Because these out-of-state wholesale dealers are not located in Washington or doing business here, it is impossible for the Department of Licensing to monitor, investigate or regulate these businesses.

Our state’s wholesale vehicle dealer license law is set up to provide a lot of operational flexibility to companies that only sell buy and sell vehicles at dealer-only auctions or directly to other vehicle dealers. Dealers with this type of license are prohibited from selling vehicles directly to consumers. However, individuals across the country have been taking advantage of our flexible laws and obtaining these licenses in our state with no intention of doing business here.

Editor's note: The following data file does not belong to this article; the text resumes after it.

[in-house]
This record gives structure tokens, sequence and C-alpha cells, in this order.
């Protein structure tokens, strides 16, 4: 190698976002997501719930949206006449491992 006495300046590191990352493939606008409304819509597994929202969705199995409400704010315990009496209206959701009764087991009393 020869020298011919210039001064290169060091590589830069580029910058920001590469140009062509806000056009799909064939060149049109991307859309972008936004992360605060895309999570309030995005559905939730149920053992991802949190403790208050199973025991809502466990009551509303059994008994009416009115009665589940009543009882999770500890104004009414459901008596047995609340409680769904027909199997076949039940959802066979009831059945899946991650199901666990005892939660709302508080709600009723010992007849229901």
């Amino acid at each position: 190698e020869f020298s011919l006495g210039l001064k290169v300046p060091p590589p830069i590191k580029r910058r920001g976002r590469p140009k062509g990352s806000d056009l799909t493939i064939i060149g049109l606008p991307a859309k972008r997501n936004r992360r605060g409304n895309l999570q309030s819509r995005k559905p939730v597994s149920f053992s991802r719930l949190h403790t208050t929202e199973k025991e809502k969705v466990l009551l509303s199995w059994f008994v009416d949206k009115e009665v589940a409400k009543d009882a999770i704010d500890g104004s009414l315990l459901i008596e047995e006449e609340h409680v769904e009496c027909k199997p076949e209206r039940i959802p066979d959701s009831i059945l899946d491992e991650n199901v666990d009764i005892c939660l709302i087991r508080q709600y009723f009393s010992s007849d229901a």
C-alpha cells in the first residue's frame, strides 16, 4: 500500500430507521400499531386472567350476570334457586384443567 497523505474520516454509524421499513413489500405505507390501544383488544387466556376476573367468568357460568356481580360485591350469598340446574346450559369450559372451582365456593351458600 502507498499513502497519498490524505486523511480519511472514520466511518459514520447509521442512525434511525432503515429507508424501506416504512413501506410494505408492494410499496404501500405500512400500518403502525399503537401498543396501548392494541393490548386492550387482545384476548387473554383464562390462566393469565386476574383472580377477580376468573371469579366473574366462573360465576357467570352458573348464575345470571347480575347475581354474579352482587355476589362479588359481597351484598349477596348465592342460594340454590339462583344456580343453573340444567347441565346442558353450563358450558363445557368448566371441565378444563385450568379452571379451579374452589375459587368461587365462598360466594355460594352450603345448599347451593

Other office buildings in Moses Lake, Everett and Spokane Valley also are set up in a similar way to house out-of-state wholesale dealers who are, on paper at least, located together. There is no evidence that any of the hundreds of wholesale dealers have ever stepped foot in any of these facilities. Instead, they pay monthly rent to the owners of these Internet companies and receive mail forwarding services.

This new law (ESSB 6606) takes effect immediately and the Department of Licensing will soon begin notifying current wholesale vehicle dealer licensees of the new requirements.


Green thumb with an eye to match? The landscape architect licensing board is looking for you

April 20, 2011

Interested in landscape architecture and don’t have a family or business connection with the industry? Here’s your chance. The landscape architecht board has a vacancy for its public member position.